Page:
{¶5} In Struck's affidavit, he identifies himself as a "legal specialist," who was "familiar with and trained on the manner and method" by which Midland maintained its business records. According to Struck, Shirley owed $1,983.93 on a credit-card account owned by Midland as the assignee of a Credit One Bank account. Attached to Struck's affidavit was a document that appears to be a Credit One Bank cardholder agreement. Another document was an untitled print-out of data presumably establishing the amount that Shirley owed to Midland. It appears to have been generated from data transmitted in the course of the sale of the account to Midland. There are also documents that appear to be credit-card statements in Shirley's name with Shirley's home address on them, showing a running balance of debits and credits. However, there was nothing in Struck's affidavit that referred to or identified the attached documents. Instead, Struck's affidavit contained a statement that Midland owned Shirley's account, general language as to Struck's knowledge of Midland's business-record-keeping practices, a statement that Struck had reviewed the records pertaining to that account, and a statement that Shirley owed $1,983.93 to Midland. This was insufficient to meet the requirements of Civ.R. 56(E), because the documents sought to be submitted in support of Midland's motion for summary judgment were not properly identified or referred to in Struck's affidavit. In addition, since Struck's affidavit failed to provide that he had reviewed the attached documents, the documents at issue were not properly authenticated as Midland's business records. See Evid.R. 803(6). Absent properly submitted documents sufficient to establish the elements of Midland's claim, there remain genuine issues of material fact in this case.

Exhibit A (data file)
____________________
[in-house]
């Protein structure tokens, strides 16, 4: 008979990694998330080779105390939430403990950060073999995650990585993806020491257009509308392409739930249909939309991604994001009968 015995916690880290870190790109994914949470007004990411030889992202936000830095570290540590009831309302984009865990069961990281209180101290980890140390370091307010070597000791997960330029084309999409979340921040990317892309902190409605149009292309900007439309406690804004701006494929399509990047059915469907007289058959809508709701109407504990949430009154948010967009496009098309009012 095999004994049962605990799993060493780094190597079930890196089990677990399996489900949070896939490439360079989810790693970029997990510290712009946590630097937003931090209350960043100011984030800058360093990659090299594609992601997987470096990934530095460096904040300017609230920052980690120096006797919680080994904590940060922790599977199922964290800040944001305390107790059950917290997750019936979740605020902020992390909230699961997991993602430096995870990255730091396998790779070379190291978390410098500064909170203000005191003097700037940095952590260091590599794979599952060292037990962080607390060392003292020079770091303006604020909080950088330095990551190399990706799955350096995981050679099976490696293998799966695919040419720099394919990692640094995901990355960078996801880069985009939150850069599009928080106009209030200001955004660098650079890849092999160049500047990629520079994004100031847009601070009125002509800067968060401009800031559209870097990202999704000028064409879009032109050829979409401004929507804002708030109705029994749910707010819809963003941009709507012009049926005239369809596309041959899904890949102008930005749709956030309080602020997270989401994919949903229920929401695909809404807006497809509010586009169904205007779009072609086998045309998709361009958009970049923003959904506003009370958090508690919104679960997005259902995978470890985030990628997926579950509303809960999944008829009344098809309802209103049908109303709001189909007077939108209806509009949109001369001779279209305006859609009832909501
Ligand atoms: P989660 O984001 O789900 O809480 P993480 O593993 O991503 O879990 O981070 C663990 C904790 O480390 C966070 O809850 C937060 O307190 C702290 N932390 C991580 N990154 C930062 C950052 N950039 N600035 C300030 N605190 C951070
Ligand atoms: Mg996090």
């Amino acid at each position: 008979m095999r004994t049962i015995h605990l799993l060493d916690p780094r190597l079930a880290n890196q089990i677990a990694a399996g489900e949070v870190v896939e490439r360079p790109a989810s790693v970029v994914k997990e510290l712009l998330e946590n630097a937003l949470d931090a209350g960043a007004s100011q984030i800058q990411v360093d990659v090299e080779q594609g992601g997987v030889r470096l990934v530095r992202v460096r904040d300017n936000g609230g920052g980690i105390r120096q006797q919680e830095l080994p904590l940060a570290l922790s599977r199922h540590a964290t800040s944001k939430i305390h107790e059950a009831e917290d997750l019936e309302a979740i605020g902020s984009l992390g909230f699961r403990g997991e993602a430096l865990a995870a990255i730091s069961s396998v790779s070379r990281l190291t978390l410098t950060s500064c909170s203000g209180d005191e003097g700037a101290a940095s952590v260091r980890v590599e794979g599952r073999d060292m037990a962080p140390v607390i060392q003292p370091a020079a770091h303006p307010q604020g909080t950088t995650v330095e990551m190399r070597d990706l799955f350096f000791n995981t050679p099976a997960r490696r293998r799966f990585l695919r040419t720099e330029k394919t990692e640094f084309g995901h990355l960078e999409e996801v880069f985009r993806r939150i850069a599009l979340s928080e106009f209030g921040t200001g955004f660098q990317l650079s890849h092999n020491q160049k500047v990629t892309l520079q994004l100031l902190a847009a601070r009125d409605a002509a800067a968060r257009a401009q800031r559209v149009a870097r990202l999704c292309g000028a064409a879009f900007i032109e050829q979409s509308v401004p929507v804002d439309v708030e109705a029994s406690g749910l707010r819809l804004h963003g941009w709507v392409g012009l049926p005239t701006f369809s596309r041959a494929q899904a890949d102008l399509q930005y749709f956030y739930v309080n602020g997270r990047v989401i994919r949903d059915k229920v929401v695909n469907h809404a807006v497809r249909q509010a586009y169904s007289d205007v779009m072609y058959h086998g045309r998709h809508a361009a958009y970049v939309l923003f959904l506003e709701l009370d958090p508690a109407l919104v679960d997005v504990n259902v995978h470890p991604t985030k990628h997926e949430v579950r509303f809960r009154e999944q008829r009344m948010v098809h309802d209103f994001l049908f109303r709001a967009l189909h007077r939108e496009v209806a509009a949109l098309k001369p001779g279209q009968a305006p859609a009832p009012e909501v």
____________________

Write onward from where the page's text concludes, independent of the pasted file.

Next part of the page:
{¶6} We are aware that Shirley did not object to the court's consideration of these documents on the ground that they did not meet the requirements of Civ.R. 56(E) or Evid.R. 803(6). We also acknowledge that this court has held that a trial court may consider evidence other than that listed in Civ.R. 56 where there is no objection. See Loukinas at ¶ 22. But we will not apply that rule here, because in this case there was essentially no evidence before the trial court that complied with Civ.R. 56, and because Shirley has consistently challenged the factual issues that the documents purported to establish. See Walker v. Hodge, 1st Dist. Hamilton No. C-080002, 2008-Ohio-6828, ¶ 15. Shirley asserted in the trial court and now asserts on appeal that the account at issue was not his account, and therefore that he was not responsible for the charges.

{¶7} Under these circumstances, we hold that Midland failed to demonstrate the absence of any genuine issue of material fact and that it was entitled to judgment as a matter of law. The trial court therefore erred in entering summary judgment in favor of Midland.

{¶8} Shirley's assignment of error is sustained. We reverse the trial court's entry of summary judgment and remand this cause for further proceedings.

Judgment reversed and cause remanded. CUNNINGHAM, P.J., and DEWINE, J., concur. Please note:

The court has recorded its own entry this date.